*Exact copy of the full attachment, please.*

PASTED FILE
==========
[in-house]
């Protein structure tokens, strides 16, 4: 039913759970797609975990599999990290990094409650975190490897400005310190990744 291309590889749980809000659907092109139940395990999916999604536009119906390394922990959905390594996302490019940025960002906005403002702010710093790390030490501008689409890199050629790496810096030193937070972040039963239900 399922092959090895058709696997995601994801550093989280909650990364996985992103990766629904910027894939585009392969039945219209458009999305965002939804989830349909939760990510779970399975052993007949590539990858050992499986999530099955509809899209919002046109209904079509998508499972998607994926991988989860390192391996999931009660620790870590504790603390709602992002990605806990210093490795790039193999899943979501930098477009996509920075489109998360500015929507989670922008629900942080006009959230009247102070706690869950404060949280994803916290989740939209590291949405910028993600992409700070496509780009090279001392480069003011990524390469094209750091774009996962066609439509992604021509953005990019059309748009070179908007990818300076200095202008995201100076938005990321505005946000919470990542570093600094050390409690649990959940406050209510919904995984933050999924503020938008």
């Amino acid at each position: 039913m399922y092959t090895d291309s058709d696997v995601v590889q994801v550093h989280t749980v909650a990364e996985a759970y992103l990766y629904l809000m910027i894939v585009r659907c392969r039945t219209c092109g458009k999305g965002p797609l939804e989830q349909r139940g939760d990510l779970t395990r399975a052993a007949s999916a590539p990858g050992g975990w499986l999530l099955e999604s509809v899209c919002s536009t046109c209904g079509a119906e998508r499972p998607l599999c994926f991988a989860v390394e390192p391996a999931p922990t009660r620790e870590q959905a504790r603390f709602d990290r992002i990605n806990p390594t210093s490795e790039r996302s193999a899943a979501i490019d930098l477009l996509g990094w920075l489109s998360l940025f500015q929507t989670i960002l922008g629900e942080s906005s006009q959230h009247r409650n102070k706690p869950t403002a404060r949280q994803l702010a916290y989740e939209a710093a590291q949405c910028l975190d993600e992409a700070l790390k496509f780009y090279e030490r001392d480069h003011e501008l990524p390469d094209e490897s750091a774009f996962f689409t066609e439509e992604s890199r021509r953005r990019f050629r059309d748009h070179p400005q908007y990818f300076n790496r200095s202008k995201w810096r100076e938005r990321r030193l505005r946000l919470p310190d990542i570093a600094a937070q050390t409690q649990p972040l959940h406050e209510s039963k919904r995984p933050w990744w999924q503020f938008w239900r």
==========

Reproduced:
[in-house]
């Protein structure tokens, strides 16, 4: 039913759970797609975990599999990290990094409650975190490897400005310190990744 291309590889749980809000659907092109139940395990999916999604536009119906390394922990959905390594996302490019940025960002906005403002702010710093790390030490501008689409890199050629790496810096030193937070972040039963239900 399922092959090895058709696997995601994801550093989280909650990364996985992103990766629904910027894939585009392969039945219209458009999305965002939804989830349909939760990510779970399975052993007949590539990858050992499986999530099955509809899209919002046109209904079509998508499972998607994926991988989860390192391996999931009660620790870590504790603390709602992002990605806990210093490795790039193999899943979501930098477009996509920075489109998360500015929507989670922008629900942080006009959230009247102070706690869950404060949280994803916290989740939209590291949405910028993600992409700070496509780009090279001392480069003011990524390469094209750091774009996962066609439509992604021509953005990019059309748009070179908007990818300076200095202008995201100076938005990321505005946000919470990542570093600094050390409690649990959940406050209510919904995984933050999924503020938008």
């Amino acid at each position: 039913m399922y092959t090895d291309s058709d696997v995601v590889q994801v550093h989280t749980v909650a990364e996985a759970y992103l990766y629904l809000m910027i894939v585009r659907c392969r039945t219209c092109g458009k999305g965002p797609l939804e989830q349909r139940g939760d990510l779970t395990r399975a052993a007949s999916a590539p990858g050992g975990w499986l999530l099955e999604s509809v899209c919002s536009t046109c209904g079509a119906e998508r499972p998607l599999c994926f991988a989860v390394e390192p391996a999931p922990t009660r620790e870590q959905a504790r603390f709602d990290r992002i990605n806990p390594t210093s490795e790039r996302s193999a899943a979501i490019d930098l477009l996509g990094w920075l489109s998360l940025f500015q929507t989670i960002l922008g629900e942080s906005s006009q959230h009247r409650n102070k706690p869950t403002a404060r949280q994803l702010a916290y989740e939209a710093a590291q949405c910028l975190d993600e992409a700070l790390k496509f780009y090279e030490r001392d480069h003011e501008l990524p390469d094209e490897s750091a774009f996962f689409t066609e439509e992604s890199r021509r953005r990019f050629r059309d748009h070179p400005q908007y990818f300076n790496r200095s202008k995201w810096r100076e938005r990321r030193l505005r946000l919470p310190d990542i570093a600094a937070q050390t409690q649990p972040l959940h406050e209510s039963k919904r995984p933050w990744w999924q503020f938008w239900r």